Note: The game of golf has the same set of rules regardless of the set of tees that are used.
Now that you have begun your on course lesson ask the teaching professional to explain:
- The “tee markers” and where you would tee up the ball
- How high to tee up the ball depending on which club you are using
After leaving the tee box you will venture onto the Fairway, the part of the course where the grass is cut short between the tees and the putting greens, exclusive of the rough, trees, and hazards: More important than long drives is keeping your ball on the fairway, the mowed part of any hole between the tee and the green.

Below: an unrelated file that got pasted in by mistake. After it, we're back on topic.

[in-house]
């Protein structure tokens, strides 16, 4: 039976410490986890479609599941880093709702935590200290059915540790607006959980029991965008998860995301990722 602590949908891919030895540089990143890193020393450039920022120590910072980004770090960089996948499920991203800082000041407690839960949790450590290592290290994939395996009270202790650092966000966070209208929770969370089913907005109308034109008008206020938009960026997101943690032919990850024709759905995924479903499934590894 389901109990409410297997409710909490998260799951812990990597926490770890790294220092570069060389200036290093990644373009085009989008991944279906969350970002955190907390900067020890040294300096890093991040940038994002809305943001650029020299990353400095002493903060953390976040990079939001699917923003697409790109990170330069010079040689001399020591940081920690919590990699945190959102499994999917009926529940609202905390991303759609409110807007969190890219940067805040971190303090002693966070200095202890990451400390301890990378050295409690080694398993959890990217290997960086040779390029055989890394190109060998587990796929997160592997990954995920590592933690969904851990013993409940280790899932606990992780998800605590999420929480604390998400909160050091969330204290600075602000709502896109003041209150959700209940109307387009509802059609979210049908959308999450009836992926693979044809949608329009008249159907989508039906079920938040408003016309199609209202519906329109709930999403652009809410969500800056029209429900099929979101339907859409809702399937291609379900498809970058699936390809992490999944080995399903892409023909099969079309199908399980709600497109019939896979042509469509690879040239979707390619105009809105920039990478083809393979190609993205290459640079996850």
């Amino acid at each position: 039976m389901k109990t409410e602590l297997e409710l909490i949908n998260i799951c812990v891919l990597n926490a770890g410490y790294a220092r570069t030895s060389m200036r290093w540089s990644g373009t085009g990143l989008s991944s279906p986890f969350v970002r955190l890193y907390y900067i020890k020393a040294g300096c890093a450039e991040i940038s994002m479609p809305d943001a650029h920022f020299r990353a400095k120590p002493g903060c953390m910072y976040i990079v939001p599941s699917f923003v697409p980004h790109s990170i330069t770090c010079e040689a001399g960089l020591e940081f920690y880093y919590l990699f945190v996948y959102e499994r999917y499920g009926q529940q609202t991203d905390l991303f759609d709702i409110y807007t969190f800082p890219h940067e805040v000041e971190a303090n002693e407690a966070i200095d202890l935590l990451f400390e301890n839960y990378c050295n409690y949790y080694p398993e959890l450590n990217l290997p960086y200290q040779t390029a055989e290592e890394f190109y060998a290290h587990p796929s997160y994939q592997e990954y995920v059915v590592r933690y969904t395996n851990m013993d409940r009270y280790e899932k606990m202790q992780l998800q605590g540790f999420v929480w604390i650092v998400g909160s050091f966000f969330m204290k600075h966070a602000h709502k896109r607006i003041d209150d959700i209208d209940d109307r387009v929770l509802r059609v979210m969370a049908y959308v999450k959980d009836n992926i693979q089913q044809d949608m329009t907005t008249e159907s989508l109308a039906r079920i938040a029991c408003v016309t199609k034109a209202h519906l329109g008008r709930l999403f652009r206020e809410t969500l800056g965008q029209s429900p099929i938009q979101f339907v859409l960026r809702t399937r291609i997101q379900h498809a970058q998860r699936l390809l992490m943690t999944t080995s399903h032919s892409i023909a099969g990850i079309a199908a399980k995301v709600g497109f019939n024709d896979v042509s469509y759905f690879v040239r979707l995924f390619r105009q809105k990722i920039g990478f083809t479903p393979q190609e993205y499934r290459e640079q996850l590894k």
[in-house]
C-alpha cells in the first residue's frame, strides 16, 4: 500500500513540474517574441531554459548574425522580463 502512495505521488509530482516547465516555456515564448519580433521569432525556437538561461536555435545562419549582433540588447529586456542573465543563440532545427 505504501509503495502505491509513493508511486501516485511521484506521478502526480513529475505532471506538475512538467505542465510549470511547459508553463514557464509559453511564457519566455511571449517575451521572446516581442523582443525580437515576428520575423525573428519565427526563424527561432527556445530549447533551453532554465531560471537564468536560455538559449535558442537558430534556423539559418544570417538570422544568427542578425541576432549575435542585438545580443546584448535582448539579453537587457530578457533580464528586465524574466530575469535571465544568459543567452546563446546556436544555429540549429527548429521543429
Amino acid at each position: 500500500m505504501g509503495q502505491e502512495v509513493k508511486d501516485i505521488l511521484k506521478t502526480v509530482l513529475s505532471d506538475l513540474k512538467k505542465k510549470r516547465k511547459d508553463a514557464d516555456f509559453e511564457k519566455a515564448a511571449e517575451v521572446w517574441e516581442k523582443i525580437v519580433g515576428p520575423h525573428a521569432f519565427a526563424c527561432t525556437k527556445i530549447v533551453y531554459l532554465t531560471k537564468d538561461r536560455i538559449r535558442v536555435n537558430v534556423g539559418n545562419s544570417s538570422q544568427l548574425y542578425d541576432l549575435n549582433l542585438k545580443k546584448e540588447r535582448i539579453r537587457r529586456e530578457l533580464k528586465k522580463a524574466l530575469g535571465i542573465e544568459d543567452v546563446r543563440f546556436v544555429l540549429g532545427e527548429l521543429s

You will notice many holes on the fairway filled with sand, this is called a divot. A divot is a piece of turf cut out of the ground by a golf club in making a stroke.
“she hit a wedge shot and carved a hefty divot out of the fairway”
I believe all players should take on the responsibility of taking care and keeping the course well maintained, this begins with repairing as we go. Grab a bucket of sand at the 1st tee before you go out and fill in your divots with sand.
The width of a fairway ranges according to the difficulty of the hole and the style of the course as a whole. The wider the fairway, the easier it is to hit. To make golf courses more challenging for tournaments, groundskeepers often cut the fairways more narrow. Doing so requires a player to be more accurate off the tee or risk having her golf ball land in the rough.